This is one of four profiles marking the 50th anniversary of the Community Legal Information Clinic. As each alumni lawyer can attest, the program fosters a love of law that often leads to thriving careers. All of the profiles can be accessed in our 50-year tribute.
Through regular involvement in local fundraisers and organizations, Colleen Nichols’ parents made engaging with the community a priority for her and her four older siblings.
“After volunteering, my parents would say, ‘It’s not about picking and choosing who you do things for—you just do things for the greater good and not for yourself,’” she said. “I was raised with a very strong sense that the world does not revolve around you.”
Now a judge for the Superior Court of Placer County in nearby Auburn, Nichols (Political Science, ’81) connects a direct thread from the altruistic experiences of her childhood to her time at CLIC to her 26-year courtroom career.
Nichols said the intellectual challenge within the political science discipline intrigued her early in college and led her to intern with CLIC, where she worked with its Welfare Rights Organization for two years. Nichols now marvels at the responsibilities she assumed as a student intern.
“At 20 years old, I was representing people at Social Security disability hearings, at welfare hearings, administrative hearings,” she said. “We were writing briefs, we were going to the hearings with them, we were speaking for them. The [supervising] lawyers certainly helped train us on how to organize a brief and attach the exhibits and present our arguments—but it was a pretty amazing experience.”
After a year working as a paralegal after college, she enrolled in the University of California, Davis School of Law, where she earned her Doctor of Jurisprudence in 1985. She spent 11 years hearing cases while serving as a court commissioner, before she was elected judge in 2004.
Whether overseeing criminal cases ranging from DUIs to assault to murder, or handling drug court and dependency court cases, Nichols finds incredible rewards in administering the law.
Her involvement in the Placer County Proposition 36 program— which is now integrated into drug court—saw both successes and setbacks, but by providing an alternative to traditional criminal court for individuals struggling with substance use, she embraced a team approach that offered supervision and treatment in lieu of incarceration.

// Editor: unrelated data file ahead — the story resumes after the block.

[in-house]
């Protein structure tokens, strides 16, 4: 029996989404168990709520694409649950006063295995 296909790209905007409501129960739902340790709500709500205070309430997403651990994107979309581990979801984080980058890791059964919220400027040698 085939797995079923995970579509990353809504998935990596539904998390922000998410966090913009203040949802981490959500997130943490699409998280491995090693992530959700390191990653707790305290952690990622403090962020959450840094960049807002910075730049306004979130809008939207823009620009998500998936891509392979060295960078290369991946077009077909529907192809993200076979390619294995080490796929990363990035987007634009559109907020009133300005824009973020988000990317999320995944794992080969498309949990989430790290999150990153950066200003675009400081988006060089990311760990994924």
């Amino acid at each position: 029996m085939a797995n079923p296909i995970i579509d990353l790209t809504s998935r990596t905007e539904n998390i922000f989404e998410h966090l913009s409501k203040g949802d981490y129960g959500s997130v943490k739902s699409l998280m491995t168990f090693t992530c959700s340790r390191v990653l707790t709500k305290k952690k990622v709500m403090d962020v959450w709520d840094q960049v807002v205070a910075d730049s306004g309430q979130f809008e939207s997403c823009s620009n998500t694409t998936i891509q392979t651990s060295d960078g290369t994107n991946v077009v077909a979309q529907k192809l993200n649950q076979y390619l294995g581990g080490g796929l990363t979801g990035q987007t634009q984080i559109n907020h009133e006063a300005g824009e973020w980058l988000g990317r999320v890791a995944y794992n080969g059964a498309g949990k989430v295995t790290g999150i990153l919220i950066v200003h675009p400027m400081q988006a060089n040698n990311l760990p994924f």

“Sometimes they’re epic failures at it, sadly, and sometimes there are criminal consequences,” she said. “But sometimes people do really well.”
For the last six years, Nichols has been the supervising judge for juvenile cases, hearing between 25 and 75 child welfare and delinquency cases a day. Working in juvenile court allows Nichols contact early in children’s lives and a touchpoint to help steer them in a safer direction—with the goal of creating a healthier community.
“It’s an opportunity to help people change their lives, their children’s lives, and to change their future,” she said.
Whether it’s a criminal case, drug court, or a child welfare dispute, Nichols approaches her work with an honest frankness and a tough love that holds people accountable. It’s a style those who come through her courtroom may not be used to—yet it is one that is built on the bedrock of support.
“Many of our people who come through drug court or parents in a child welfare case have not had a lot of successes in their lives,” Nichols explained. “Sometimes they’ve never had anybody tell them, ‘I’m really proud of you, you did a great job with how you handled the situation’ or ask, ‘Do you think you could have done that better? What choice would you make next time?’”
In helping people make better choices and change their futures, she hopes to be a part of systemic change, one case at a time.